Before construction, an archeological dig at the site garnered much public attention, particularly because it revealed structures still in place that would have been used by the enslaved residents. A clear plexiglass panel was incorporated into the monument to leave part of the excavation visible.
Finally, on a bitterly cold December morning in 2010, the site was dedicated. Within less than a decade, the National Park Service had pivoted from rejecting any mention of slavery to accepting a plan that puts the experience of the enslaved at the forefront. Had a President’s House memorial been built without the persistent involvement of academics, members of the media, and groups of activists, this painful history would have been obscured. It is to everyone’s benefit, in spite of the discomfort it might cause, to challenge us to contemplate the contradictions inherent in our founding as a nation of liberty in which slavery was widespread.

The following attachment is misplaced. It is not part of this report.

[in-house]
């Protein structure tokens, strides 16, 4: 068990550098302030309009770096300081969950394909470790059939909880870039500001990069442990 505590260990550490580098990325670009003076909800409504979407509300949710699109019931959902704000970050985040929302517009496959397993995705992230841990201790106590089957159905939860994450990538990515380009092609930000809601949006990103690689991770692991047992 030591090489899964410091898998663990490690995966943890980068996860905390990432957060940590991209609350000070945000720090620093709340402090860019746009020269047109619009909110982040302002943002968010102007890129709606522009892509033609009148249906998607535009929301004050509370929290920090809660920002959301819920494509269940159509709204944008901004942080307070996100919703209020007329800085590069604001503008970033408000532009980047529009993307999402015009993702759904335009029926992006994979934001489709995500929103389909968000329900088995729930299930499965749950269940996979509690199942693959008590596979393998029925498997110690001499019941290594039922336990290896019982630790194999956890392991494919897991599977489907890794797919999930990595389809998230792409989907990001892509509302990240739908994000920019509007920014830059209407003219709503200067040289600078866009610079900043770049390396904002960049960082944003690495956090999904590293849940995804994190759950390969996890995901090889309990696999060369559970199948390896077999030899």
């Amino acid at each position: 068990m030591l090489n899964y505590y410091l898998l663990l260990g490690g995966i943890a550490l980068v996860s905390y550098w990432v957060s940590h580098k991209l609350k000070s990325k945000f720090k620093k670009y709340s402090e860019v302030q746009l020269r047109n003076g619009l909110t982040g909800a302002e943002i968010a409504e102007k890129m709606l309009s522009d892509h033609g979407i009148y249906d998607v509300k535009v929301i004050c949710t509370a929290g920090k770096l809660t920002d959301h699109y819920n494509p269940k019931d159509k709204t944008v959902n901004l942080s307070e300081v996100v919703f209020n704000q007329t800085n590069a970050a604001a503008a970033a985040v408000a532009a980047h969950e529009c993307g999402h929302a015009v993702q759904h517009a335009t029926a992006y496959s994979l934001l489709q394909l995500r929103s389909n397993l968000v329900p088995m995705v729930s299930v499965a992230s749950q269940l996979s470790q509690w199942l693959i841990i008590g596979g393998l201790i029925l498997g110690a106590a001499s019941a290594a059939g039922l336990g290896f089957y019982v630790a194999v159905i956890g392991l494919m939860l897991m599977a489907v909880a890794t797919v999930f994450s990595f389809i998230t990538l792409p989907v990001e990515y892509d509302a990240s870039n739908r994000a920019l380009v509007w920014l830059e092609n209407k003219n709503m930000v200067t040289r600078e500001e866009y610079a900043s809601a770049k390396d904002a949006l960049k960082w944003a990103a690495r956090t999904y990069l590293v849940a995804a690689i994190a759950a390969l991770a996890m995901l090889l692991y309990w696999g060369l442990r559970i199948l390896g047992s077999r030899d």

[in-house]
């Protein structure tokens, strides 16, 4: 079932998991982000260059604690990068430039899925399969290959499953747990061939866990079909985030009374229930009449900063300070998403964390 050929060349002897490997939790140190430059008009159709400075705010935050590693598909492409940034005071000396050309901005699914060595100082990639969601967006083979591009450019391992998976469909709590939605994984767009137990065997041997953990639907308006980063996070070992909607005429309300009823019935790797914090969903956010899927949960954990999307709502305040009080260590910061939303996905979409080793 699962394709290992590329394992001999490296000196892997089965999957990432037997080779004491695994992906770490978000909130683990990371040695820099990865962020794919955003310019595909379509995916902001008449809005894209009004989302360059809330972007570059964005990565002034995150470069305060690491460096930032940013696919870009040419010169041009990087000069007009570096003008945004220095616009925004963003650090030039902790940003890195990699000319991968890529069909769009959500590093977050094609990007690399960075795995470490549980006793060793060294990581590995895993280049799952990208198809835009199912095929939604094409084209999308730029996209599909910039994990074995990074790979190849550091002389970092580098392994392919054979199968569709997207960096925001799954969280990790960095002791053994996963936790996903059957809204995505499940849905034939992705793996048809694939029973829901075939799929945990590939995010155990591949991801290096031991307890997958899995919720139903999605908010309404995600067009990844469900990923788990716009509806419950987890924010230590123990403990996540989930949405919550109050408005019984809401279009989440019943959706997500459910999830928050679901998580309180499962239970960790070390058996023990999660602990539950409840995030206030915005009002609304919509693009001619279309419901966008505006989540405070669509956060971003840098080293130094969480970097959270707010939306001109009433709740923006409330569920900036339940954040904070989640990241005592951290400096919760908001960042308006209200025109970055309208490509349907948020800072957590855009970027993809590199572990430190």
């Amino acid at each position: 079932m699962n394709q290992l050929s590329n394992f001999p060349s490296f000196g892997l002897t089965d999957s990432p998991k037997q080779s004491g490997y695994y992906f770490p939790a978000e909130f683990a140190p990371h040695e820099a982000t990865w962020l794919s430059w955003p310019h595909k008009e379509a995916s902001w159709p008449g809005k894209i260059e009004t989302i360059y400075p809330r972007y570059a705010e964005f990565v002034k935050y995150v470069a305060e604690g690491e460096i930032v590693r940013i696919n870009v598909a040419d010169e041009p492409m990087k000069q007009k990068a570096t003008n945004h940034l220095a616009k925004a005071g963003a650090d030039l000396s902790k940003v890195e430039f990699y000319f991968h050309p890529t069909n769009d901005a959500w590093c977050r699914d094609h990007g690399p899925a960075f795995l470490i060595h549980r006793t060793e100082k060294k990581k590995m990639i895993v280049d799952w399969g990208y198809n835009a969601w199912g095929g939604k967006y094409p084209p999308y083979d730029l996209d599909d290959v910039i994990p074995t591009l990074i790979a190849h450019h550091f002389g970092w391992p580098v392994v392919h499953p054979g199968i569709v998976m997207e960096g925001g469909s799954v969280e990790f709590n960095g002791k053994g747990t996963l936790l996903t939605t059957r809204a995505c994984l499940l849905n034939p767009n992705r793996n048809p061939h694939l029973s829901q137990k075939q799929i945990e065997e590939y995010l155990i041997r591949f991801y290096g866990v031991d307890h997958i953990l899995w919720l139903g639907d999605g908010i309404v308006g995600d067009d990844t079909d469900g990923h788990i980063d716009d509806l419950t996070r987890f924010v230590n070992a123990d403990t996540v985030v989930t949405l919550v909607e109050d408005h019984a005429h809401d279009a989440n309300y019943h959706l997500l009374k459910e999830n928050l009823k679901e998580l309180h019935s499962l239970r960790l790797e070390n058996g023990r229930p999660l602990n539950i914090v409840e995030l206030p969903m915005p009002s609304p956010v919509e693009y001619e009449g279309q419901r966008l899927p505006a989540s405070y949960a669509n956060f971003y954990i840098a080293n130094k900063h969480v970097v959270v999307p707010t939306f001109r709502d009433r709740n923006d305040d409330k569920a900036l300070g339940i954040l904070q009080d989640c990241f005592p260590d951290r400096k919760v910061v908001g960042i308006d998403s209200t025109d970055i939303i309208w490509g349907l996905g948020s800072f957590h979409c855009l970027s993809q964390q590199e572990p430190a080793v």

I recently asked ATAC founder Michael Coard to reflect on the 10th anniversary of the President’s House monument on Independence Mall. “There is nothing more productive,” Coard said, “than telling the truth about the sad past in order to lay the foundation for a happy future.” I couldn’t agree more.